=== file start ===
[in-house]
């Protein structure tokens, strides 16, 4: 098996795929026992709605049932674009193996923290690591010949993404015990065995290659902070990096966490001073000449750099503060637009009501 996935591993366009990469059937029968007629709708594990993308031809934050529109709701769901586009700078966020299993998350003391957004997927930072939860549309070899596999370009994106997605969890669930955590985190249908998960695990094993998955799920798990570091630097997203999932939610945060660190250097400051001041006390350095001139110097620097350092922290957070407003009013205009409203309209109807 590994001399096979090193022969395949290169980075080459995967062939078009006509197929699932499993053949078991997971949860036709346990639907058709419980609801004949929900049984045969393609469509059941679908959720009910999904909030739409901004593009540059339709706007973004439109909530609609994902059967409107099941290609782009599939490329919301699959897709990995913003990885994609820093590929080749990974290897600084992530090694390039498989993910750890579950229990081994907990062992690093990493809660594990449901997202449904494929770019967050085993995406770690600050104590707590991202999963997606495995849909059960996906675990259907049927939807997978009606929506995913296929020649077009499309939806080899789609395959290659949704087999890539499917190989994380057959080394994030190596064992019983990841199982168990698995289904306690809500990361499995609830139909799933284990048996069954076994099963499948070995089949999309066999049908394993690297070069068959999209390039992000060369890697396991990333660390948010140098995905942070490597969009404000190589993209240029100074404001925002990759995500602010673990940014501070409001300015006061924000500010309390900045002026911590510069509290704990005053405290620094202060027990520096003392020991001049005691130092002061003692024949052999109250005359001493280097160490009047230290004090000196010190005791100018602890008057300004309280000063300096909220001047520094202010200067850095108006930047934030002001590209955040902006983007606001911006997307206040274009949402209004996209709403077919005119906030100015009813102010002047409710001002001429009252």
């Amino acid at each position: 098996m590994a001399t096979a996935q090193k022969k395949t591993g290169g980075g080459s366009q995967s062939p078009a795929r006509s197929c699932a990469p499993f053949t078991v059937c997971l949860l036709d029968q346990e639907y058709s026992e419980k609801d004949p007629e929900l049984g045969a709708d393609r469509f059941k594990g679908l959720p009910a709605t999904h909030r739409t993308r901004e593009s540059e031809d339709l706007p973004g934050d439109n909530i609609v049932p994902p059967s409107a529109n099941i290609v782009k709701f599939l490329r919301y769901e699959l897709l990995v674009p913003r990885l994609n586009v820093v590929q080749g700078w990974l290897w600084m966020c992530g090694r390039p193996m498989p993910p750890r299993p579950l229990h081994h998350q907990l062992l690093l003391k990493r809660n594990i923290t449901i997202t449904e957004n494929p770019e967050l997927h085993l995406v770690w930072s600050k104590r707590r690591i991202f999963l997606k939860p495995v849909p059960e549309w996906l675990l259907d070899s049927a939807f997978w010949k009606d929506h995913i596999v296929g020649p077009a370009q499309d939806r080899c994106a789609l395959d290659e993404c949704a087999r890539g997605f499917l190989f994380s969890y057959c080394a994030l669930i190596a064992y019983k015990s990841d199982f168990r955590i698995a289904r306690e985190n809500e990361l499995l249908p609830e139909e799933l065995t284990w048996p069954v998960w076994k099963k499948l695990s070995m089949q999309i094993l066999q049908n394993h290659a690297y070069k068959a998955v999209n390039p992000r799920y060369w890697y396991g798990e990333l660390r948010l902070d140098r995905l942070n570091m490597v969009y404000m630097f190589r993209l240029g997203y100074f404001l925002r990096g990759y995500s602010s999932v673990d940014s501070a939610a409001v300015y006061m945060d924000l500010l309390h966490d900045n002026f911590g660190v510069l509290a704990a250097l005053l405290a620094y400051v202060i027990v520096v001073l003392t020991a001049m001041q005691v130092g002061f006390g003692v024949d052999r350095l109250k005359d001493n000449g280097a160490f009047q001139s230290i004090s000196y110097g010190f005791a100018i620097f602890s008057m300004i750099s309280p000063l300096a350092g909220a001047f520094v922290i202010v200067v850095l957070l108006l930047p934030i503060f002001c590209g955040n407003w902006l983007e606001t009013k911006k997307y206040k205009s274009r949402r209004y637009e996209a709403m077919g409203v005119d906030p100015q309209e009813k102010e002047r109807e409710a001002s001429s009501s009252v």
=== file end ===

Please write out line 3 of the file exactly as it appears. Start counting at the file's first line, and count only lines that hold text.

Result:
């Amino acid at each position: 098996m590994a001399t096979a996935q090193k022969k395949t591993g290169g980075g080459s366009q995967s062939p078009a795929r006509s197929c699932a990469p499993f053949t078991v059937c997971l949860l036709d029968q346990e639907y058709s026992e419980k609801d004949p007629e929900l049984g045969a709708d393609r469509f059941k594990g679908l959720p009910a709605t999904h909030r739409t993308r901004e593009s540059e031809d339709l706007p973004g934050d439109n909530i609609v049932p994902p059967s409107a529109n099941i290609v782009k709701f599939l490329r919301y769901e699959l897709l990995v674009p913003r990885l994609n586009v820093v590929q080749g700078w990974l290897w600084m966020c992530g090694r390039p193996m498989p993910p750890r299993p579950l229990h081994h998350q907990l062992l690093l003391k990493r809660n594990i923290t449901i997202t449904e957004n494929p770019e967050l997927h085993l995406v770690w930072s600050k104590r707590r690591i991202f999963l997606k939860p495995v849909p059960e549309w996906l675990l259907d070899s049927a939807f997978w010949k009606d929506h995913i596999v296929g020649p077009a370009q499309d939806r080899c994106a789609l395959d290659e993404c949704a087999r890539g997605f499917l190989f994380s969890y057959c080394a994030l669930i190596a064992y019983k015990s990841d199982f168990r955590i698995a289904r306690e985190n809500e990361l499995l249908p609830e139909e799933l065995t284990w048996p069954v998960w076994k099963k499948l695990s070995m089949q999309i094993l066999q049908n394993h290659a690297y070069k068959a998955v999209n390039p992000r799920y060369w890697y396991g798990e990333l660390r948010l902070d140098r995905l942070n570091m490597v969009y404000m630097f190589r993209l240029g997203y100074f404001l925002r990096g990759y995500s602010s999932v673990d940014s501070a939610a409001v300015y006061m945060d924000l500010l309390h966490d900045n002026f911590g660190v510069l509290a704990a250097l005053l405290a620094y400051v202060i027990v520096v001073l003392t020991a001049m001041q005691v130092g002061f006390g003692v024949d052999r350095l109250k005359d001493n000449g280097a160490f009047q001139s230290i004090s000196y110097g010190f005791a100018i620097f602890s008057m300004i750099s309280p000063l300096a350092g909220a001047f520094v922290i202010v200067v850095l957070l108006l930047p934030i503060f002001c590209g955040n407003w902006l983007e606001t009013k911006k997307y206040k205009s274009r949402r209004y637009e996209a709403m077919g409203v005119d906030p100015q309209e009813k102010e002047r109807e409710a001002s001429s009501s009252v």